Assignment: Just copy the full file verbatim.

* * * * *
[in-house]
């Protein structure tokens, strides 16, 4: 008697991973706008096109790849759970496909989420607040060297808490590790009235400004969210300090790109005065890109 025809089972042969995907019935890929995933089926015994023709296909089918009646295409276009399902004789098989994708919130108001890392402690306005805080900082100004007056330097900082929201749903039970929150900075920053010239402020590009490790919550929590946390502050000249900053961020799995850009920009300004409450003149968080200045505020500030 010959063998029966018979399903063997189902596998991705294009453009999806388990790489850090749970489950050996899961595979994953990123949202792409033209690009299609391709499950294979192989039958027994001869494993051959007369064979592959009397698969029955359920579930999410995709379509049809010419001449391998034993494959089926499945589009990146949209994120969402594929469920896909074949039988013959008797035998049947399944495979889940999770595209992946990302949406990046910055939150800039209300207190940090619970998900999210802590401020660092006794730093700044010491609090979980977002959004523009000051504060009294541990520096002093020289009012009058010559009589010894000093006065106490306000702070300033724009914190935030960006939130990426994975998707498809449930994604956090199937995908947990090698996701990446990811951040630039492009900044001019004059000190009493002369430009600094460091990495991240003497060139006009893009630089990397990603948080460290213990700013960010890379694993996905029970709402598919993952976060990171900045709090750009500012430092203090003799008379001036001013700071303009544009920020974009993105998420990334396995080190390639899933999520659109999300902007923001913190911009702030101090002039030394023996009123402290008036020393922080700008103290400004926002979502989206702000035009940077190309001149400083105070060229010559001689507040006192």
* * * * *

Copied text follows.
[in-house]
């Protein structure tokens, strides 16, 4: 008697991973706008096109790849759970496909989420607040060297808490590790009235400004969210300090790109005065890109 025809089972042969995907019935890929995933089926015994023709296909089918009646295409276009399902004789098989994708919130108001890392402690306005805080900082100004007056330097900082929201749903039970929150900075920053010239402020590009490790919550929590946390502050000249900053961020799995850009920009300004409450003149968080200045505020500030 010959063998029966018979399903063997189902596998991705294009453009999806388990790489850090749970489950050996899961595979994953990123949202792409033209690009299609391709499950294979192989039958027994001869494993051959007369064979592959009397698969029955359920579930999410995709379509049809010419001449391998034993494959089926499945589009990146949209994120969402594929469920896909074949039988013959008797035998049947399944495979889940999770595209992946990302949406990046910055939150800039209300207190940090619970998900999210802590401020660092006794730093700044010491609090979980977002959004523009000051504060009294541990520096002093020289009012009058010559009589010894000093006065106490306000702070300033724009914190935030960006939130990426994975998707498809449930994604956090199937995908947990090698996701990446990811951040630039492009900044001019004059000190009493002369430009600094460091990495991240003497060139006009893009630089990397990603948080460290213990700013960010890379694993996905029970709402598919993952976060990171900045709090750009500012430092203090003799008379001036001013700071303009544009920020974009993105998420990334396995080190390639899933999520659109999300902007923001913190911009702030101090002039030394023996009123402290008036020393922080700008103290400004926002979502989206702000035009940077190309001149400083105070060229010559001689507040006192």